Saturday 26th September marked a red letter day for education in South East Galway as celebrated its 50th Anniversary. The local community, past and present pupils, teacher’s, principles and representatives of the Sisters of Mercy all came together to celebrate the event. Bishop of Galway, Rev John Kirby, officiated at the Mass which was con -celebrated by local priests from a number of the outlying parishes.
Such is the importance of this Secondary School to education in this region, that community representatives from as far afield as Whitegate, Scarriff and Mountshannon in North Clare were present as well as those from Derryroober, Abbey, Duniry, Portumna, Loughrea, Kilnadeema Leitrim Peterswell and Derrybrien as well as the local parish’s of Woodford, Ballinakill and Looscan. Indeed past pupils of the last 5 decades travelled from as far afield as America, Australia, Europe, England and through out Ireland to help participate in the days events.
Recognition of the work of the Mercy Order to the provision of education in this isolated area of South East Galway was outlined in Bishop Kirby’s homily. The Sisters of Mercy arrival in Woodford in 1900 has been followed by over a century’s dedication to the progression of both education and health care within this region. The importance of this educational backbone to the local community was reinforced by the guest speakers, local historian Martin Fahy, and Ms Ann Kelleher CEO of CEIST. CEIST is the new trust body for Mercy Woodford.
Ms Loreto Quinn-Canning, current Principal of Mercy College, spoke of the inclusive nature of the education streams undertaken in the College at present which though under pressure due to current funding constrains, are integral to the ethos of the school. In association with the Department of Education, Woodford Mercy College’s, piloting of educational innovations, for the last 30 yrs, has been a major element of the school’s pioneering attitude which harks back to an era in the 1920’s when the Sisters of Mercy were the leaders in this areas local primary education.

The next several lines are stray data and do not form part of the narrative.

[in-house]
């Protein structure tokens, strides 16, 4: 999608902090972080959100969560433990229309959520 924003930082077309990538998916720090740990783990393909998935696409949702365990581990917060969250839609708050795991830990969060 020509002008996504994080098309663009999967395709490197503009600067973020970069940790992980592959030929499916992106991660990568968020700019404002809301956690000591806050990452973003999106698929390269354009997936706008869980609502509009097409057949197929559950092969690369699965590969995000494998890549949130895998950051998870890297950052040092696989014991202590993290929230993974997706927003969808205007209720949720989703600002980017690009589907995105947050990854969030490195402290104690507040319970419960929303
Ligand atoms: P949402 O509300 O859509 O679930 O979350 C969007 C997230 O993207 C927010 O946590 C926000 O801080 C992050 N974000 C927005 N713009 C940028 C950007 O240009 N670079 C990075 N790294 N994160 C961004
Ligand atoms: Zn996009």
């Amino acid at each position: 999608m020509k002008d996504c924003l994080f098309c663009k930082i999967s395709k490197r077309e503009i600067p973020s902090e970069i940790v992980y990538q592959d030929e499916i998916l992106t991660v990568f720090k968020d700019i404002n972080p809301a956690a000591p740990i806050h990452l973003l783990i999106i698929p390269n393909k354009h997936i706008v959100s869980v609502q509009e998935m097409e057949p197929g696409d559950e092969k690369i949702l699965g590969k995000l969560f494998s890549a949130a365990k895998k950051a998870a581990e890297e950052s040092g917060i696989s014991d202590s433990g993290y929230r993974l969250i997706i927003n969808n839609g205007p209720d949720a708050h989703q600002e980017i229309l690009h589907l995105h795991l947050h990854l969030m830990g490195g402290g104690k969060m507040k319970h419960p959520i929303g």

In recent years the College has developed a deserved reputation in the provision of excellent special needs education, along side maintaining extremely high standards in academic, artistic and sporting endeavours. It requires little investigation to understand how central this College has become to the maintenance of a vibrant and viable community within this beautiful yet isolated part of Galway.
Once the formal activities were completed, the celebrations continued at the Mercy College, where St Loreto McLaughlin, unveil a plaque in commemoration of the 50th Anniversary. Student Choir and local musicians provided entertainment, while the dedicated members of the Parents Association, allied by generous donations from local business, provided refreshments for all present. The endearing images of the event will be the friends and acquaintances gathered in groups, big and small, around faded photos, remembering past events, victories and departed friends. With sweethearts remembered, arguments forgotten and dreams rekindled. One wonders what changes the next 50 yrs bring to this beautiful part of Galway?
In an era of sound bites such as ‘Smart economy’ ‘Knowledge economy’ ‘Sustainable development’ there is no doubt that educational facilities and community resources like Mercy College Woodford, are tangible evidence of the ability of small communities to influence the wider world. In order to continue to achieve these aims they have to be encouraged and sustained to allow them to continue to play a major part in this region, and indeed this nation’s, resurgence on the world stage